Kings Of Leon, Brixton Academy, London

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The Independent Culture

In light of the Kings of Leon's self-confessed devotion to liquor, it comes as little surprise to find three-quarters of their audience in an advanced state of inebriation before the gig has got under way. The floor is awash with beer and when the band finally arrive on stage they are welcomed with a volley of plastic pint glasses and frenzied exclamations of joy.

The hirsute four-piece from the wilds of Tennessee - brothers Jared, Nathan and Caleb Followill and their cousin Matthew - are salty purveyors of whiskey-soaked rock and southern blues reworked for the post-White Stripes generation. Not only do they rock like monkeys, but their story is the stuff of which lucrative record contracts are made. The sons of an alcoholic (and now defrocked) travelling minister, the Followills' childhoods were spent roaming around the American south, living off the charity of friends and converts. Earlier this year they appeared on our shores apparently fully-formed and with a debut album packed with seedy tales of prostitutes, transvestites and bar-room brawls. Now they've sold 300,000 records in the UK alone and are playing venues that befit a band at least twice their age and experience.

It's doubtless a result of the Followill's rootless upbringing that they have adjusted well to their new-found success. While the music is as lowdown and dirty as ever, it's clear that work has gone into their wardrobe. Guitarist Matthew looks like a cross between Sonny Crockett and an Irish water spaniel with his peaches-and-cream jacket and billowing hair, while Caleb, the bearded frontman with a voice somewhere between Creedence Clearwater Revival's John Fogerty and AC/DC's Bon Scott, seems to have fashioned his hair from a medieval helmet.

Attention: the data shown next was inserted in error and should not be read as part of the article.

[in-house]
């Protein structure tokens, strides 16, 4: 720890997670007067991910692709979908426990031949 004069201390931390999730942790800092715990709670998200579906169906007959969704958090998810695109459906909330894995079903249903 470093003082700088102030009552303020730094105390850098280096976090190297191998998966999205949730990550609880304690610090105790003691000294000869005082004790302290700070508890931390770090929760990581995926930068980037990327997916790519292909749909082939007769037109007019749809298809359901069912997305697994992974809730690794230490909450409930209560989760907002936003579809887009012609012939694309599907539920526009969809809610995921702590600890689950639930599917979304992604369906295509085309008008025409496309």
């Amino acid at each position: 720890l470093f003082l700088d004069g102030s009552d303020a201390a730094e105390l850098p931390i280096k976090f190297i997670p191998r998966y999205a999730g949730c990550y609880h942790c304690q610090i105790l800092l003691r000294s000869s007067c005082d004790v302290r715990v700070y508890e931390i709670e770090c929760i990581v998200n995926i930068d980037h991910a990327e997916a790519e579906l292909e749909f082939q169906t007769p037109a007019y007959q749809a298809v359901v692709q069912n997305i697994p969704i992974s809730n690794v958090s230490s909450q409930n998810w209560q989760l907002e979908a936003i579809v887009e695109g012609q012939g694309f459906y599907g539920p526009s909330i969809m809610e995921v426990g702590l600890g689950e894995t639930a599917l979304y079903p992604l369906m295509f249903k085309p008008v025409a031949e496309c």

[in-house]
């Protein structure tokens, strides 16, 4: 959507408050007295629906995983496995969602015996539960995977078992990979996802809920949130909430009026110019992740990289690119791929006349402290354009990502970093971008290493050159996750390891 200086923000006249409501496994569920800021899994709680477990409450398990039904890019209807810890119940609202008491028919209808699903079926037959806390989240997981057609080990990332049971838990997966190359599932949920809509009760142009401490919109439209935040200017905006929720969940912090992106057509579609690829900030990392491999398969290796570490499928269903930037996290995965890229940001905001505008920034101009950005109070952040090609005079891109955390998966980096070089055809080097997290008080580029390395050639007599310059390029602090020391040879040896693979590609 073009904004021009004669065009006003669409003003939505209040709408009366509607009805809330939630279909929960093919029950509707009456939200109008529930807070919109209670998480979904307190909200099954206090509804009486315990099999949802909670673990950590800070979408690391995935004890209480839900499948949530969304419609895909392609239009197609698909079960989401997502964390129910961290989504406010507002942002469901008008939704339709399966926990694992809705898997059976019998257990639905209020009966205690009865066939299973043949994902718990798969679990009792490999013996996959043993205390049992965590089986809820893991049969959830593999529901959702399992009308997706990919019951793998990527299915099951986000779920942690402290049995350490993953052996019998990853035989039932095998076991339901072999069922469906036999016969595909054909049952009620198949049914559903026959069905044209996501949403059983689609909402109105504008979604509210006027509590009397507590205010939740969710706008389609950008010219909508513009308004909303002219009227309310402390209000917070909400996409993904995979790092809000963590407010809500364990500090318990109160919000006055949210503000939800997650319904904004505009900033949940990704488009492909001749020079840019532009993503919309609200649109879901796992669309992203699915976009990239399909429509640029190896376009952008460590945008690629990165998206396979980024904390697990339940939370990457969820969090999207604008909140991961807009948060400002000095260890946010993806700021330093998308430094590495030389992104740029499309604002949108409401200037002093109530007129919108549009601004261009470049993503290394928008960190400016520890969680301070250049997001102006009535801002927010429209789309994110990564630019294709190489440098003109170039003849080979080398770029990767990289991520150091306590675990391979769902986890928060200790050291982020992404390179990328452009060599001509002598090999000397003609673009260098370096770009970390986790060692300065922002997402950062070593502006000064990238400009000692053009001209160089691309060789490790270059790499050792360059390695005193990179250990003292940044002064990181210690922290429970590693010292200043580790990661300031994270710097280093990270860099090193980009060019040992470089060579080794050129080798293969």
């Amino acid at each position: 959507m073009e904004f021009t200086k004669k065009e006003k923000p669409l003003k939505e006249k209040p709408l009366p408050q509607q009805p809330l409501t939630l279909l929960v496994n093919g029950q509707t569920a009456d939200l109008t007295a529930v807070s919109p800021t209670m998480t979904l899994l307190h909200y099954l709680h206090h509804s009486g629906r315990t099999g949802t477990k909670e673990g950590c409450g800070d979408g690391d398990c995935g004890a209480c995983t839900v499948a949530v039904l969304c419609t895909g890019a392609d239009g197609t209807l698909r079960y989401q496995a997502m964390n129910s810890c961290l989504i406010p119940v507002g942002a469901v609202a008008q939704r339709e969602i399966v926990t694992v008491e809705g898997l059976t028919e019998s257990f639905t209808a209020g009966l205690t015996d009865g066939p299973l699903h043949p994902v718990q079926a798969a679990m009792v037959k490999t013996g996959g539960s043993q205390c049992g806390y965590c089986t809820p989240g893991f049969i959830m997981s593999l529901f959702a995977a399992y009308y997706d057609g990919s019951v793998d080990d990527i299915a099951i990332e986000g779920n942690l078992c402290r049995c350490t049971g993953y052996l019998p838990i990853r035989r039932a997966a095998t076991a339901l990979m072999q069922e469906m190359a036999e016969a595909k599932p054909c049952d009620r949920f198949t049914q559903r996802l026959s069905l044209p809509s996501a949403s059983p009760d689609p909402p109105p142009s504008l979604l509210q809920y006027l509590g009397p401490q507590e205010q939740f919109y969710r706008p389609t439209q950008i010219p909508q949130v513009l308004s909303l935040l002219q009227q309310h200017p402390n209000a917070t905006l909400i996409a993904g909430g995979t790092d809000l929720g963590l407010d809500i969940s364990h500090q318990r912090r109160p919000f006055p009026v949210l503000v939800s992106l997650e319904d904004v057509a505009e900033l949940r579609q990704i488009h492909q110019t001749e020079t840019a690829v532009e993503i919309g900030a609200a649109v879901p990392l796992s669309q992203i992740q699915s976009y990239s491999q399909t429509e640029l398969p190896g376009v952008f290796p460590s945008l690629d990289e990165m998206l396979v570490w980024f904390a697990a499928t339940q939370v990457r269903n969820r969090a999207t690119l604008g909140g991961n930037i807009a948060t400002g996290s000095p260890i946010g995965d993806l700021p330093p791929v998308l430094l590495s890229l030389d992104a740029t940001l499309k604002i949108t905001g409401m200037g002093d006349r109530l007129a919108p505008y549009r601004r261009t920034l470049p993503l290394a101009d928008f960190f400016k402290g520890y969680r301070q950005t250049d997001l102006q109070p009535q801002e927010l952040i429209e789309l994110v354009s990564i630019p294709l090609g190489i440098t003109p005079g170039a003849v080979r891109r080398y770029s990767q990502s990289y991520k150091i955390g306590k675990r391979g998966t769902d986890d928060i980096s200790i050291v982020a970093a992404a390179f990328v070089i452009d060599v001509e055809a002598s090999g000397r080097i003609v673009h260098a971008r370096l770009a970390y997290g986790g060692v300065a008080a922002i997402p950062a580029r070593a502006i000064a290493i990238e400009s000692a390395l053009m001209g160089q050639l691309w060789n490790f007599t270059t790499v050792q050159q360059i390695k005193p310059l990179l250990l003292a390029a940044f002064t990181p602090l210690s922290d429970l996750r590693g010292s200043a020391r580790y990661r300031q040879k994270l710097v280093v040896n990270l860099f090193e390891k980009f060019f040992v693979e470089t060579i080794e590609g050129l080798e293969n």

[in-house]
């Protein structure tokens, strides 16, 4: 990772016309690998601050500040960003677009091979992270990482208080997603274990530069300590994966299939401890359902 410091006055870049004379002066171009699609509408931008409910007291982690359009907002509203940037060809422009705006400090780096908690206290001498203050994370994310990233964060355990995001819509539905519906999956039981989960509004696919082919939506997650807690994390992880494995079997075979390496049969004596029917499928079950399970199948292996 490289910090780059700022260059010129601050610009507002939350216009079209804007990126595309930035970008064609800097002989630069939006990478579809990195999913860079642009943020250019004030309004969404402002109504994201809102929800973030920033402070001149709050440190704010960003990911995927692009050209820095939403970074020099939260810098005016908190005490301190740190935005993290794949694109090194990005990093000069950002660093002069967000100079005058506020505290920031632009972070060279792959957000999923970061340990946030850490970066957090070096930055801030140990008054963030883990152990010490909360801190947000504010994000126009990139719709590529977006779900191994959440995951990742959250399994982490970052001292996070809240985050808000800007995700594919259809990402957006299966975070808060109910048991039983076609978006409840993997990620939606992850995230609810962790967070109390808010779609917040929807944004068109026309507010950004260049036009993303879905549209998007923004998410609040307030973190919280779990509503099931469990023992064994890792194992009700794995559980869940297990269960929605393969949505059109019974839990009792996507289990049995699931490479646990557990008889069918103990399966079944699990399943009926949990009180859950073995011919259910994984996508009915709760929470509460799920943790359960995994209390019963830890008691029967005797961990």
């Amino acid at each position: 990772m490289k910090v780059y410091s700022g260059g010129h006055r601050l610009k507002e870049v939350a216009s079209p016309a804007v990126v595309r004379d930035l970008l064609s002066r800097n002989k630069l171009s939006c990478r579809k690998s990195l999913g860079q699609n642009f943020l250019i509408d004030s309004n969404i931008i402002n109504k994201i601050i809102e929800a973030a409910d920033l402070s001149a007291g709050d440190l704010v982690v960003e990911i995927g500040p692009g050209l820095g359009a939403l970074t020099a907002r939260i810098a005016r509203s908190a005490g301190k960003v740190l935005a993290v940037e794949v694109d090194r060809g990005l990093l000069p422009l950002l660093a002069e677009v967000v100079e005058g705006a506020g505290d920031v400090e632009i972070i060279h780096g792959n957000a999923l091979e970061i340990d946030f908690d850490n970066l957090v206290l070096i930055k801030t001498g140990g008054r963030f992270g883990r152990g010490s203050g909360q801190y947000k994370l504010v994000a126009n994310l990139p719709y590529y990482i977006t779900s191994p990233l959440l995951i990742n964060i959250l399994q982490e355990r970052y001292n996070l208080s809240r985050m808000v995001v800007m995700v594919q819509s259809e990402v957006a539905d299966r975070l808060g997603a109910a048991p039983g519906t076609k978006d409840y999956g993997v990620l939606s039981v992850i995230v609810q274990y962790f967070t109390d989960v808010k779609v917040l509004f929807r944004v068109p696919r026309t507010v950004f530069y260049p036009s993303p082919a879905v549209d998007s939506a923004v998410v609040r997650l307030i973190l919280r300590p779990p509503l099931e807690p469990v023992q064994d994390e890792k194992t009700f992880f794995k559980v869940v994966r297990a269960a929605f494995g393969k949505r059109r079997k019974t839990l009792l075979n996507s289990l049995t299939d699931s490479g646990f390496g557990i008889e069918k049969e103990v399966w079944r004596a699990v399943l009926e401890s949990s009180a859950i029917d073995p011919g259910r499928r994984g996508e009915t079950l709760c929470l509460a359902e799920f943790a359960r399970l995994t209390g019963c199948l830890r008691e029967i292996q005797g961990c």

That tonight's largely male crowd spans several decades suggests the Kings are more than a passing fad, though the number of Robin Hood goatees in evidence bodes badly for fashion's immediate future. The show opens with the rollicking "Red Morning Light", but the sound system lets them down. The vocals are muddy, the guitars inaudible and the music's propulsive force peters out somewhere near the edge of the stage.

It's only when the guitars are finally turned up (has the sound person only just turned up for work, you wonder) that you realise what fine musicians the Followills are, conveying a mood of loose-limbed vigour while maintaining a pleasing tightness and definition. Caleb is an extraordinary front man, screeching and wailing like a cat in labour one minute and whispering sinisterly the next. He can be charming too; when he shyly wishes us all a merry Christmas, it's all you can do not to run on stage and give him a hug.

With each track, the Kings of Leon seem to grow in confidence and stature (admittedly, it does help that nearly every one of their songs is memorable). By the time they reach the smoky "California Waiting" and the incendiary "Holy Roller Novocaine", the room seems to have been magically transformed into a seedy New Orleans bar (complete with sticky floor) and the Followills are ungodly preachers sermonising on how best to sell our souls. Amen to that.

Touring to 22 December